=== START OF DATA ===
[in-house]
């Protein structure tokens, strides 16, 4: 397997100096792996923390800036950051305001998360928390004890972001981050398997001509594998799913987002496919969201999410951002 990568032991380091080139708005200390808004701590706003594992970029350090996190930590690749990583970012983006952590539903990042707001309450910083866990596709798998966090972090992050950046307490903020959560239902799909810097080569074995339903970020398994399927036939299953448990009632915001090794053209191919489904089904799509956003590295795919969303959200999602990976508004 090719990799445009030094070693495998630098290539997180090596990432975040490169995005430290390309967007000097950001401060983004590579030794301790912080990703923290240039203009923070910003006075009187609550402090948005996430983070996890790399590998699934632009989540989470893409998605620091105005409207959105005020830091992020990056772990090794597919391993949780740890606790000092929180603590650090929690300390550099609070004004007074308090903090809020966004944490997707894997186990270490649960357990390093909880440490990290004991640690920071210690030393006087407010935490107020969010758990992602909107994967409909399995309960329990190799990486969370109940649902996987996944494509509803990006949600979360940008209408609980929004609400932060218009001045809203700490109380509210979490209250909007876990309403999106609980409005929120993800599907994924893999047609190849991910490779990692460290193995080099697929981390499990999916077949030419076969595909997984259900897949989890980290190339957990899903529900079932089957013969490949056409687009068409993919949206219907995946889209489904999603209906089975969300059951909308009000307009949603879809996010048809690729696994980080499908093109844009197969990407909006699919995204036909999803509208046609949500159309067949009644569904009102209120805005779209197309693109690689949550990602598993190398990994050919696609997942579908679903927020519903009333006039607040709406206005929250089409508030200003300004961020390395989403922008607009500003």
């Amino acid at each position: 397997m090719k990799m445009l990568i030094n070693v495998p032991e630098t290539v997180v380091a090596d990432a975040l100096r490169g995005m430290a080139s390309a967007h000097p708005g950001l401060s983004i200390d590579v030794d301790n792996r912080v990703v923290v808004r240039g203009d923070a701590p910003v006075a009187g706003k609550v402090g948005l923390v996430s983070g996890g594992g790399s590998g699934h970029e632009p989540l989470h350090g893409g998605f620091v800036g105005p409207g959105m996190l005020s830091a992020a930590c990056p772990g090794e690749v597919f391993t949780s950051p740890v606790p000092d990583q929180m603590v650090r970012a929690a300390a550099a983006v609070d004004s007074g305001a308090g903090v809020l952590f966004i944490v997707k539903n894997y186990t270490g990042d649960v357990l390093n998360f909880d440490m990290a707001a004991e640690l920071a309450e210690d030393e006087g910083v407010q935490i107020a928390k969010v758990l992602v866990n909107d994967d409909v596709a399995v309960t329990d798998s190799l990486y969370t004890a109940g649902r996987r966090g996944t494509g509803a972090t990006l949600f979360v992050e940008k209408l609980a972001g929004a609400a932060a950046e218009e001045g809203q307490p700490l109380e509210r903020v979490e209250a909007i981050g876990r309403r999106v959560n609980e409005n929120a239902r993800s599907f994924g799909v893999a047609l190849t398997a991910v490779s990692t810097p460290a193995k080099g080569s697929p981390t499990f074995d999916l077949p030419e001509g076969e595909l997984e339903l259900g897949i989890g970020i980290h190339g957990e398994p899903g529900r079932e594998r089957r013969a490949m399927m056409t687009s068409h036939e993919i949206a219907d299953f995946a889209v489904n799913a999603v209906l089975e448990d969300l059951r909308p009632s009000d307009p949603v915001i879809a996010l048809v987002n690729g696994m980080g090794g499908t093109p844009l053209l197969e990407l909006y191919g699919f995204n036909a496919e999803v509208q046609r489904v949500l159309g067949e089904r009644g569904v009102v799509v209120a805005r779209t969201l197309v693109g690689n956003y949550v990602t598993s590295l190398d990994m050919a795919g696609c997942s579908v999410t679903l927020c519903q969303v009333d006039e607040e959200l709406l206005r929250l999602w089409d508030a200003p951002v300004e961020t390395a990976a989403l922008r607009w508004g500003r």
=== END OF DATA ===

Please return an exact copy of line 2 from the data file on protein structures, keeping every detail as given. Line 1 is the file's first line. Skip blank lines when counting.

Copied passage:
């Protein structure tokens, strides 16, 4: 397997100096792996923390800036950051305001998360928390004890972001981050398997001509594998799913987002496919969201999410951002 990568032991380091080139708005200390808004701590706003594992970029350090996190930590690749990583970012983006952590539903990042707001309450910083866990596709798998966090972090992050950046307490903020959560239902799909810097080569074995339903970020398994399927036939299953448990009632915001090794053209191919489904089904799509956003590295795919969303959200999602990976508004 090719990799445009030094070693495998630098290539997180090596990432975040490169995005430290390309967007000097950001401060983004590579030794301790912080990703923290240039203009923070910003006075009187609550402090948005996430983070996890790399590998699934632009989540989470893409998605620091105005409207959105005020830091992020990056772990090794597919391993949780740890606790000092929180603590650090929690300390550099609070004004007074308090903090809020966004944490997707894997186990270490649960357990390093909880440490990290004991640690920071210690030393006087407010935490107020969010758990992602909107994967409909399995309960329990190799990486969370109940649902996987996944494509509803990006949600979360940008209408609980929004609400932060218009001045809203700490109380509210979490209250909007876990309403999106609980409005929120993800599907994924893999047609190849991910490779990692460290193995080099697929981390499990999916077949030419076969595909997984259900897949989890980290190339957990899903529900079932089957013969490949056409687009068409993919949206219907995946889209489904999603209906089975969300059951909308009000307009949603879809996010048809690729696994980080499908093109844009197969990407909006699919995204036909999803509208046609949500159309067949009644569904009102209120805005779209197309693109690689949550990602598993190398990994050919696609997942579908679903927020519903009333006039607040709406206005929250089409508030200003300004961020390395989403922008607009500003």